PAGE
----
Tips for Running in Cold Weather

For a lot of people, the threat of cooler, wetter weather can make them want to run inside or not at all.  Here are a few tips for running in colder weather:

Know The Weather

Before you go running out into the rain be sure to double check what the weather is. You can check out the weather channel or the internet.  This should help you prepare for the run, rather than being caught without the appropriate gear.

Wear Appropriate Clothing

You want to be warm without sweating so much you get a chill.  Dress as if it is 20 degrees warmer outside than it really is.  You’ll warm up once you start running, and you don’t want to be so bundled that you start to sweat and thus become cold and wet.

Wear layers of technical fabrics, to wick sweat, with zippers at the neck and underarm area to vent air as you heat up. The layers of clothing will keep you warm by trapping heat against your body. As you generate heat during your run you can remove layers to avoid overheating.  You’ll learn your own preferences, but assume you always wear gloves or mittens and a hat.  Also, wear socks that wick away wetness but keep your feet warm.

Make Sur e You Can Be Seen

With limited daylight, chances are you’ll be running in the dark.  Wear reflective, fluorescent gear and you may want to use a headlamp or carry a flashlight.  This is  less so you can see where you are  going and more so people can see you.

Motivate Yourself

Make plans to meet someone or go with a run group so you don’t wimp out when someone is waiting.  If you have to do it alone, browse through a running magazine or website and think of all the other crazy runners (or kids!) out there who enjoy this sort of weather (me, for example).  Tell yourself that you can go back inside after five minutes if it’s really bad.  Usually you stay out there.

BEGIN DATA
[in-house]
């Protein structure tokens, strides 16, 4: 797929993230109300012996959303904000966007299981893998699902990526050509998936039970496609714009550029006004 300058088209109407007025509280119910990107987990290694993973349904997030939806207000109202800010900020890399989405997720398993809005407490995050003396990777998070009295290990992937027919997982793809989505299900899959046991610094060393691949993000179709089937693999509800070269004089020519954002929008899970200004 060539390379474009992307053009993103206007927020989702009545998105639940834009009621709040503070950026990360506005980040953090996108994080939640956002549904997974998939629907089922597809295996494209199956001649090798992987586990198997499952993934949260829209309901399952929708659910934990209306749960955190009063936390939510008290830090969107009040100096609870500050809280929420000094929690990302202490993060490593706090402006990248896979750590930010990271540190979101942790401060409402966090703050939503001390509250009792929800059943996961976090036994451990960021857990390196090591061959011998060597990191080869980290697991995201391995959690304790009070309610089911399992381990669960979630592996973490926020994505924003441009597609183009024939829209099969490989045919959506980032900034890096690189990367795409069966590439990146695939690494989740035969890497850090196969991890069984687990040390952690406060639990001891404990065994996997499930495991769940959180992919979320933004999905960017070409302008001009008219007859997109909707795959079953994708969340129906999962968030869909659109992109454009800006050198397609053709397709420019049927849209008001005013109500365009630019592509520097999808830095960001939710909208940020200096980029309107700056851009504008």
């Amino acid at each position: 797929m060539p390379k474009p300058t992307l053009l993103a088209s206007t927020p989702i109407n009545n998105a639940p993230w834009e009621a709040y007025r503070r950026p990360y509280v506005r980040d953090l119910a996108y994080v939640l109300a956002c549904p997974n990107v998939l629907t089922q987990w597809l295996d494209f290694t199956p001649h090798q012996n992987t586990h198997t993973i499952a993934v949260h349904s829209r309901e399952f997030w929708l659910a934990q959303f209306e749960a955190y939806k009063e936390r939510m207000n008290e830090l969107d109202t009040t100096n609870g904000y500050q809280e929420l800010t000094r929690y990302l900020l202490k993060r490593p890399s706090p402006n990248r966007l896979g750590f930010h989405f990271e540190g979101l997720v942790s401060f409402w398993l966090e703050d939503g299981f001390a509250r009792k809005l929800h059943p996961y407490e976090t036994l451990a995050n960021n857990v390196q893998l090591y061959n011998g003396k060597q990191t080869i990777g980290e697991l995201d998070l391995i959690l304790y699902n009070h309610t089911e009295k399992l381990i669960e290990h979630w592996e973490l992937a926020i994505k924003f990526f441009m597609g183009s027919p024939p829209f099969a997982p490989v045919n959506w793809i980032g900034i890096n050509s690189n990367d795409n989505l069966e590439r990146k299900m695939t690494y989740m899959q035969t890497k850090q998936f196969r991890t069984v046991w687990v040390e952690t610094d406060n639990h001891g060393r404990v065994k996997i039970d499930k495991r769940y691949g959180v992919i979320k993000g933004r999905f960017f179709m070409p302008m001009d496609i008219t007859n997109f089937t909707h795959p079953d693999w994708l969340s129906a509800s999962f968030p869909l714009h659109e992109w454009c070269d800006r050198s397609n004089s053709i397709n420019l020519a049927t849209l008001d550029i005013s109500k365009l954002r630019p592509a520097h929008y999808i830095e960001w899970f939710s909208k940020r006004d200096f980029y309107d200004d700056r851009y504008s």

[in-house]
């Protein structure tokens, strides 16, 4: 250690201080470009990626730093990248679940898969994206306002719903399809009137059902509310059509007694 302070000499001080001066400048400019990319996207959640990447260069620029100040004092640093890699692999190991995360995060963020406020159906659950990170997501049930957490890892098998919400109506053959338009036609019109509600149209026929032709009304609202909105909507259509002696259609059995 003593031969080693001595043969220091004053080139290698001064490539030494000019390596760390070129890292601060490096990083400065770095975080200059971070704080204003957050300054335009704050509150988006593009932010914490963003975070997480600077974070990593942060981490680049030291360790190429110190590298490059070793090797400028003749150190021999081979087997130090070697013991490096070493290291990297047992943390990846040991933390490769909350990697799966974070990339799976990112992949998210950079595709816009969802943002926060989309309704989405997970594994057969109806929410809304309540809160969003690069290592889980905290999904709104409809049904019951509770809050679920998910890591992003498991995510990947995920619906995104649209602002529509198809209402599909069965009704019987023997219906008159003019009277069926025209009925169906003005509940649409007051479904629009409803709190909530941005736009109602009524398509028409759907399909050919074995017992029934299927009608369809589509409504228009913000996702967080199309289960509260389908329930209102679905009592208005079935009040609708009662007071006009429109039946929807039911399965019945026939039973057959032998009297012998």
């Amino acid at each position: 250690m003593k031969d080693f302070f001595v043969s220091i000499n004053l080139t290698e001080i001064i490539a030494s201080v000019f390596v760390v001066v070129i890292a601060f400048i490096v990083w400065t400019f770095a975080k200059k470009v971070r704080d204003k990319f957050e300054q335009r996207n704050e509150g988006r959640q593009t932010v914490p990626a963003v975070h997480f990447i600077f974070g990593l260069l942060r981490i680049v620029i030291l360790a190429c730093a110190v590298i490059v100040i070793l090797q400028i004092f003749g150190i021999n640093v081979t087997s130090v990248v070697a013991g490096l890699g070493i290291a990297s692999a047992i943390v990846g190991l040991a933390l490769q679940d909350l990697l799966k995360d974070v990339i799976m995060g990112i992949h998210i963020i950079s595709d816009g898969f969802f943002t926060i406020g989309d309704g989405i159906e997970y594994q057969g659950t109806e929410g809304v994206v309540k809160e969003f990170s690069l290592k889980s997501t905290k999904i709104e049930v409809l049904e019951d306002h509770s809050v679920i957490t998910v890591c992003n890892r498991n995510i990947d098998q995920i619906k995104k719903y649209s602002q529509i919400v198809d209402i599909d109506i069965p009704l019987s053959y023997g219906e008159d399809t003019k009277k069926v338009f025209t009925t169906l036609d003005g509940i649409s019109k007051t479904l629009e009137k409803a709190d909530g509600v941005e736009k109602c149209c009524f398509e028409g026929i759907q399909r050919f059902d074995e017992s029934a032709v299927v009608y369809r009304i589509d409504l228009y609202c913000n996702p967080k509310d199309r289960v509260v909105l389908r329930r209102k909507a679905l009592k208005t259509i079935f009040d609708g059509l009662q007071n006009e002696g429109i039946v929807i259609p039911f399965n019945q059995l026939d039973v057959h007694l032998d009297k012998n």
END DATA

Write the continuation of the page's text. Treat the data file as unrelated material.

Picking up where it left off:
Warm Up Before You Run

Move around inside enough to get the blood flowing without breaking a sweat. The cold doesn’t feel so cold when you’re warm. You could also incorporate about 5 extra minutes into your run so you walk briskly before starting. Fast walking is a great way to warm up before the run.  If you’re meeting a group of running buddies, don’t stand around in the cold chatting before you run.

Start Out Slower

Pick up the pace from walking to running and transition at a jogging rate – concentrate on your breathing and relax your mind.  You should be able to get into the rhythm of running and enjoy where you are running.  If you start feeling winded and cramped, slow your pace down (even to a walk, if needed).

Work With the Wind

If you can, start your run into the wind and finish with it at your back or break the run into segments, running into the wind for about 10 minutes, turning around to run with the wind at your back for five minutes, and repeating.

Also, protect exposed skin.  BodyGlide on your nose and on cheeks can help to prevent frostbite if it is really cold.  Moisturize you face after the run as well.

Change Quickly After the Run

Your core body temperature drops as soon as you stop running. To avoid being cold all day, change all of your clothes as soon as possible. Women need to get out of damp sports bras quickly. Put a dry hat on wet hair. And drink something hot.

If you have to dry shoes overnight, crumple up newspaper and cram it tightly into your shoes, with the insoles removed. The newspaper soaks up the moisture.

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Bottom line though, is figure out what works for you in terms of clothing, motivation and when to run inside or curl up on the couch with a good book.